Xerox Secures $24B in Financing Commitments for Proposed HP Acquisition
Norwalk, Connecticut-based Xerox Holdings sent a letter to the Board of Directors of HP Inc. and issued a press release Jan. 6, confirming that it has obtained $24 billion in binding financing commitments from Citi, Mizuho, and Bank of America to complete its proposed $33.5 billion cash-and-stock offer to acquire HP Inc. (Read Xerox's 8-K SEC filing for more information about the debt financing commitment.)
The Palo Alto, California-based HP Inc. has a market value (about $29 billion) that is said to be more than three times that of Xerox.
This latest move, apparently, is to combat one of HP's major objections that Xerox lacks the proper funding to pull off the deal, and to provide further proof to major HP shareholders — primarily the institutional investors that Xerox is trying to win over directly — that it has the financial backing to complete the transaction. Xerox's $33.5 billion cash-and-stock offer implies a 77% cash position, with the balance comprising Xerox shares, which would result in HP shareholders owning approximately 48% of the combined company.
The full text of the letter sent from John Visentin, Xerox vice chairman and CEO, to HP Chairman of the Board Chip Bergh and HP CEO Enrique Lores on Jan. 6 is as follows:
Dear Chip and Enrique,
Over the last several weeks, we have engaged in constructive dialogue with many of your largest shareholders regarding the strategic benefits of our proposal to acquire HP. It remains clear to all of us that bringing our companies together would deliver substantial synergies and meaningfully enhanced cash flow that could, in turn, enable increased investments in innovation and greater returns to shareholders.
But it also became clear from our dialogue with your shareholders that you and your advisors have been questioning our ability to raise the capital necessary to finance our proposal. We have always maintained that our proposal is not subject to a financing contingency, but in order to remove any doubt, we have obtained binding financing commitments (that are not subject to any due diligence condition) from Citi, Mizuho and Bank of America.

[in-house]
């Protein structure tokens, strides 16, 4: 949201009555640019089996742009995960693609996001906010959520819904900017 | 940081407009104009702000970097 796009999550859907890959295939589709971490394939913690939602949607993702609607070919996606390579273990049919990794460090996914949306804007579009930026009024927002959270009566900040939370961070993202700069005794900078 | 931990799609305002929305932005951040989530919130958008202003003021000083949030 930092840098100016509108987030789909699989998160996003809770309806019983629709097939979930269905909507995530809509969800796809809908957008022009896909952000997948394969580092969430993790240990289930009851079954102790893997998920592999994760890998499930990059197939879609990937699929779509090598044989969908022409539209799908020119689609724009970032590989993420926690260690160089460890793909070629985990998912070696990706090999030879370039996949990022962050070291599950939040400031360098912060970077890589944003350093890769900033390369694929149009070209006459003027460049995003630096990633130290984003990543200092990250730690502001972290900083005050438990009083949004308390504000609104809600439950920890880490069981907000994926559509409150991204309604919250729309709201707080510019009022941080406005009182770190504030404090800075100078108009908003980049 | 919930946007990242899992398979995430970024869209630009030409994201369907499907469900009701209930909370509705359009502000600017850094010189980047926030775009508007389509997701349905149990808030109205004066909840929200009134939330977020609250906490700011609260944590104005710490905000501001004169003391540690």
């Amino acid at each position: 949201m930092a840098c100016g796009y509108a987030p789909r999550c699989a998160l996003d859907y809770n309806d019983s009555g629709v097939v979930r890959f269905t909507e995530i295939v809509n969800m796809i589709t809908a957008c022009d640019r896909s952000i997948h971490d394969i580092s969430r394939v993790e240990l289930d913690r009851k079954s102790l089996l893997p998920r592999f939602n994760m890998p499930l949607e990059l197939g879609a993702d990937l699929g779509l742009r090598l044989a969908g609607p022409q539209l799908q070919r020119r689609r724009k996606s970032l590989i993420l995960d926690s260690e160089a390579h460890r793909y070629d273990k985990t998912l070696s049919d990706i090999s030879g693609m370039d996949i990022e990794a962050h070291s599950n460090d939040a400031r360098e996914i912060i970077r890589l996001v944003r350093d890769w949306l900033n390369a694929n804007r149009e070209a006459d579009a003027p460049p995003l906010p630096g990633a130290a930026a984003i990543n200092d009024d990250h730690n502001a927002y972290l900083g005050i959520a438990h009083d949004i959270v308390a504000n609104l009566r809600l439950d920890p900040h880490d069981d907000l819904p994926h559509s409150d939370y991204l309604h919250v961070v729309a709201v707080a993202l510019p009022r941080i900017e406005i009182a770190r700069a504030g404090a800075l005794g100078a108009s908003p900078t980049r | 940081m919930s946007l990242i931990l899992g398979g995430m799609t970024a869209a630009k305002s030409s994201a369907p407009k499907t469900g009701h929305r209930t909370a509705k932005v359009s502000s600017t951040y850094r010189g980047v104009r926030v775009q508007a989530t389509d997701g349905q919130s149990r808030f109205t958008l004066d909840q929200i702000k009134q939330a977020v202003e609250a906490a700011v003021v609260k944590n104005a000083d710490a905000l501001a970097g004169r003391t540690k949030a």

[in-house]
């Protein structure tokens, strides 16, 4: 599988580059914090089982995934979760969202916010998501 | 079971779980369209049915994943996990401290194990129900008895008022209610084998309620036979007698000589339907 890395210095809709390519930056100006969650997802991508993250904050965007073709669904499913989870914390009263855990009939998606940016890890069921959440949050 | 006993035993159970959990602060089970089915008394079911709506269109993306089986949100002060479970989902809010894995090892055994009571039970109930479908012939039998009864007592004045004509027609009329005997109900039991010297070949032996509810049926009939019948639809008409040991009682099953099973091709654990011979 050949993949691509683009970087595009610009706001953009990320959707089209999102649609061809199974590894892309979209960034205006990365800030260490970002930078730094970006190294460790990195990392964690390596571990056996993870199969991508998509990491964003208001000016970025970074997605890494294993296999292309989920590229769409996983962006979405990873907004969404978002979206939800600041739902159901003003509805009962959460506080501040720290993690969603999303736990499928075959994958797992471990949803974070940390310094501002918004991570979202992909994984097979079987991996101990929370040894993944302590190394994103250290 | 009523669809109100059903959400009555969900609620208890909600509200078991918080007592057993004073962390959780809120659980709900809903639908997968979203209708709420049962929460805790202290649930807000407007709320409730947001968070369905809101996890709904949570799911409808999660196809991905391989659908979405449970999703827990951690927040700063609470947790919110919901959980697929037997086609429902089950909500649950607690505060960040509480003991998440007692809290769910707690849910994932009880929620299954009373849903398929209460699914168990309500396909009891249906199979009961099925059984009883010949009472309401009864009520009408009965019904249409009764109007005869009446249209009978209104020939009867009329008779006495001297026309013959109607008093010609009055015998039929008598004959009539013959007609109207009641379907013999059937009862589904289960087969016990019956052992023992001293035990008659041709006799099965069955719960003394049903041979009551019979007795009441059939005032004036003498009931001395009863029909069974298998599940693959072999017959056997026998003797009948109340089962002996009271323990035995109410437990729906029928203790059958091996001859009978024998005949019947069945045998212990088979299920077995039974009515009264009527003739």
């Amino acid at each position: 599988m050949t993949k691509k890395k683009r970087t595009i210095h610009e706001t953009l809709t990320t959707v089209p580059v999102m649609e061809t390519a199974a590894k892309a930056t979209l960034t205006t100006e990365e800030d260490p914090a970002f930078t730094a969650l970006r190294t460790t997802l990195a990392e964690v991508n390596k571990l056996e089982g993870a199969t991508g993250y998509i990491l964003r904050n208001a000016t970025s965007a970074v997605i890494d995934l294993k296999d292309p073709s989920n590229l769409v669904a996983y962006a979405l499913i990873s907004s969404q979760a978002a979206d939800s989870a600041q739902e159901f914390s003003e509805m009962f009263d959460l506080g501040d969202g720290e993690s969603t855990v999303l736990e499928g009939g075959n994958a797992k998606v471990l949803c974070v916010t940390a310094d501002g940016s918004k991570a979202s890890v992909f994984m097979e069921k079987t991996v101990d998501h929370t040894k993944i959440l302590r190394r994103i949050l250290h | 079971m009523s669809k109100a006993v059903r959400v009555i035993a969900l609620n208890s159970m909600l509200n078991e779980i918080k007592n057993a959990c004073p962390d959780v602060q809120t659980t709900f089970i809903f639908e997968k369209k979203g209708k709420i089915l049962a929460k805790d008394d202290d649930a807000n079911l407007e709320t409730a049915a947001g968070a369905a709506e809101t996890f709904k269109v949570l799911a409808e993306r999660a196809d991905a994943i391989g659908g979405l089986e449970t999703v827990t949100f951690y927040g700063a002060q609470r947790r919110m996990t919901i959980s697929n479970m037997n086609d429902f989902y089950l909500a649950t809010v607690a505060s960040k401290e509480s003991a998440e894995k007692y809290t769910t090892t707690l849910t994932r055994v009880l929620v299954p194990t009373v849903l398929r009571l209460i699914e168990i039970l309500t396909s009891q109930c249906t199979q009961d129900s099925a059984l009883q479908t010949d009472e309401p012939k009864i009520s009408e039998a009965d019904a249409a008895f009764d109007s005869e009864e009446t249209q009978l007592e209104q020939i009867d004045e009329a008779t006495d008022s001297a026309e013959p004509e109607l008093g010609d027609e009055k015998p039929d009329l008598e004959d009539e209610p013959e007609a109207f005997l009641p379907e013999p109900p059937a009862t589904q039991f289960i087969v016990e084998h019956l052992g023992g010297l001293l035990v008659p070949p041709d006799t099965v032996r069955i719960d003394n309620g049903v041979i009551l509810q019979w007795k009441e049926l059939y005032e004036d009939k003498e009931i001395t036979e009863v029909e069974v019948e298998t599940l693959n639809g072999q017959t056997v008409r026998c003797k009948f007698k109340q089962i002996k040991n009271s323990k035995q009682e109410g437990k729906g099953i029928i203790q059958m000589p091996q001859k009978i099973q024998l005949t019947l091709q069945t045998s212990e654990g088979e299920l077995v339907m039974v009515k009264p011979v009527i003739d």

My offer stands to meet with you in person, with or without your advisors, to begin negotiating this transaction.
As reported earlier, the proposed merger of Xerox with HP Inc. has strong backing from activist investor Carl Icahn. Icahn already owns a 10.85% controlling stake in Xerox and, more recently, acquired a 4.24% stake in HP, valued at approximately $1.2 billion (about 70 million shares of HP stock) to become HP's fifth largest shareholder.
Icahn and an investment vehicle he controls were subsequently sued on Dec. 13, 2019, by a Xerox shareholder claiming breach of fiduciary duties. The lawsuit, filed by a pension fund, alleges that Icahn knew Xerox was contemplating an unsolicited offer to acquire HP, a proposal that ultimately valued HP stock at a premium of $22 per share.
Proposed Benefits of Combining Xerox and HP Inc.
Icahn said he believes a combined company is a no-brainer and in the best interests of both sets of shareholders, given the potential for cost savings — which Xerox claims would amount to about $2 billion annually, largely by the elimination of redundancies — and their combined effort to market a more balanced portfolio of offerings to their shrinking customer bases.
On Dec. 9, Xerox also made public an investor presentation that John Visentin (click here to view his Xerox Shareholder Presentation) is using to try to gain the direct support of HP's shareholders.
Some of Visentin's key arguments included:
- The increased cash flow generated would help pare debt, increase capital returns to shareholders, and drive greater investment in innovation. (Slides 19-22)
- Xerox has a fundamentally different approach to restructuring that focuses on operations and cash flow, not headcount. HP’s approach will have it spending $1 of cash for every $1 of savings and does nothing to streamline HP's operations for the future. (Slide 15)
- Xerox would use its strategic plan to achieve $2 billion of synergies, which would result in a transaction that generates nearly 60% more equity value than HP’s standalone plan would for its shareholders. (Slides 14-18)
- Xerox has a "proven" leadership team and playbook to increase shareholder value. Since developing Project Own It and executing on its initiatives, Xerox’s share price has risen nearly 90% year-to-date and the company has saved nearly $1 billion in 18 months. By contrast, HP’s unaffected share price was down by more than 17% since HP announced its new strategy. (Slide 25-26)
Citi is acting as Xerox’s financial advisor, and King & Spalding LLP is providing legal counsel to Xerox. Simpson Thacher & Bartlett LLP is acting as legal counsel to Xerox in connection with the financing for the proposed acquisition of HP, and Cravath, Swaine & Moore LLP is acting as legal counsel to the financial institutions providing the financing.